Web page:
Counting in Indonesian
The Indonesian language (Bahasa Indonesia) belongs to the Austronesian family, and more specifically to the Malayan group. Official national language of Indonesia, it counts about 25 million native speakers.
The Malay language (Bahasa Melayu) also belongs to the Malayan group of the Austronesian family. Official national language of Brunei, Indonesia, Malaysia, and Singapore, it counts about 77 million native speakers.
Indonesian is a standardized variety of Malay, which is a pluricentric language, a language with several interacting codified standard forms, often corresponding to different countries. In what interests us here, numbers are the same in both Malay and Indonesian.
Indonesian numbers list
- 1 – satu
- 2 – dua
- 3 – tiga
- 4 – empat
- 5 – lima
- 6 – enam
- 7 – tujuh
- 8 – delapan
- 9 – sembilan
- 10 – sepuluh
- 11 – sebelas
- 12 – dua belas
- 13 – tiga belas
- 14 – empat belas
- 15 – lima belas
- 16 – enam belas
- 17 – tujuh belas
- 18 – delapan belas
- 19 – sembilan belas
- 20 – dua puluh
- 30 – tiga puluh
- 40 – empat puluh
- 50 – lima puluh
- 60 – enam puluh
- 70 – tujuh puluh
- 80 – delapan puluh
- 90 – sembilan puluh
- 100 – seratus
- 1,000 – seribu
- one million – sejuta
- one billion – milyar
- one trillion – seribu milyar
Indonesian numbering rules
Now that you’ve had a gist of the most useful numbers, let’s move to the writing rules for the tens, the compound numbers, and why not the hundreds, the thousands and beyond (if possible).
- Digits from zero to nine are specific words, namely kosong , satu , dua , tiga , empat , lima , enam , tujuh , delapan , and sembilan .
- Numbers from eleven to nineteen are built by saying the unit then the belas word (quite equivalent to “-teen”), separated by a space, with the exception of eleven: sebelas  (se- meaning one), dua belas , tiga belas , empat belas , lima belas , enam belas , tujuh belas , delapan belas , and sembilan belas .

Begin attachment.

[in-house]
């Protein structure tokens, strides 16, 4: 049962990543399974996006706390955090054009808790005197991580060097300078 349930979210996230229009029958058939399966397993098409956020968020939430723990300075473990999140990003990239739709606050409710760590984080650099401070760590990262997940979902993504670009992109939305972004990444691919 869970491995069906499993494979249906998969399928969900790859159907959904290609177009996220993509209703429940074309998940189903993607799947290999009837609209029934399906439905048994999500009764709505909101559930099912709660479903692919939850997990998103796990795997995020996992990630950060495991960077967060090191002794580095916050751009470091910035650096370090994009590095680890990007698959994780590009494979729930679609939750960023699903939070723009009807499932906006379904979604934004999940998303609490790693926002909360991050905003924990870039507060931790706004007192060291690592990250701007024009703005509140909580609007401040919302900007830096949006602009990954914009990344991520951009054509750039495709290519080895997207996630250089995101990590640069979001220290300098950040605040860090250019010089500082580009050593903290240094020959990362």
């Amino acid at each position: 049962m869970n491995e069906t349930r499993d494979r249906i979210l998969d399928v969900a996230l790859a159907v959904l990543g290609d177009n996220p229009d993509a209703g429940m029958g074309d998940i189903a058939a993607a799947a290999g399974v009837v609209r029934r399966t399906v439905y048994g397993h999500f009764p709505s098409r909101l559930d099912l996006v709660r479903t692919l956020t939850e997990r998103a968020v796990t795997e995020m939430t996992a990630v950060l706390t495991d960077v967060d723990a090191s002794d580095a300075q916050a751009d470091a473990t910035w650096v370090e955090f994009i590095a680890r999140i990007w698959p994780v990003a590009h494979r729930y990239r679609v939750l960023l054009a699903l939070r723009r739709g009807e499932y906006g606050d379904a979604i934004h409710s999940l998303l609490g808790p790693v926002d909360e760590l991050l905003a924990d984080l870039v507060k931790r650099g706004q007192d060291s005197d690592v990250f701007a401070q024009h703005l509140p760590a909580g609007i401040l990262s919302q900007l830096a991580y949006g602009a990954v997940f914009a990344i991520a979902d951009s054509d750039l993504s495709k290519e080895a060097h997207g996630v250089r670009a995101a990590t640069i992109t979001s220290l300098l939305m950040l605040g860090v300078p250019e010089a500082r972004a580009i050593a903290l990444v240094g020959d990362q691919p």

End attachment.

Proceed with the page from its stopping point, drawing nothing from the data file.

- The tens are built from the multiplier number, followed by the word puluh, separated by a space, with the exception of ten: sepuluh  (se- meaning one), dua puluh , tiga puluh , empat puluh , lima puluh , enam puluh , tujuh puluh , delapan puluh , and sembilan puluh .
- From twenty-one to ninety-nine, the numbers are built by saying the ten, then the digit separated by a space (e.g.: tiga puluh empat , enam puluh tujuh ).
- The hundreds are built the same way as the tens, using the hundred word (ratus): sepuluh  (se- for one), dua ratus , tiga ratus … The thousands follow the same structure, the word for thousand being ribu: seribu [1,000] (same prefix se-), dua ribu [2,000], tiga ribu [3,000]…
- One million is said sejuta, then we have milyar (109, billion), and seribu milyar (1012, trillion).
Write a number in full in Indonesian
Let’s move now to the practice of the numbering rules in Indonesian. Will you guess how to write a number in full? Enter a number and try to write it down in your head, or maybe on a piece of paper, before displaying the result.
Indonesian: A Comprehensive Grammar
by James Neil Sneddon, editors Routledge (1996)
Parlons indonésien : langue et culture d’Indonésie
by Anne-Marie Van Dyck, editors L’Harmattan (1997)
- Learn Indonesian online with Cici and Shaun
Western Malayo-Polynesian languages
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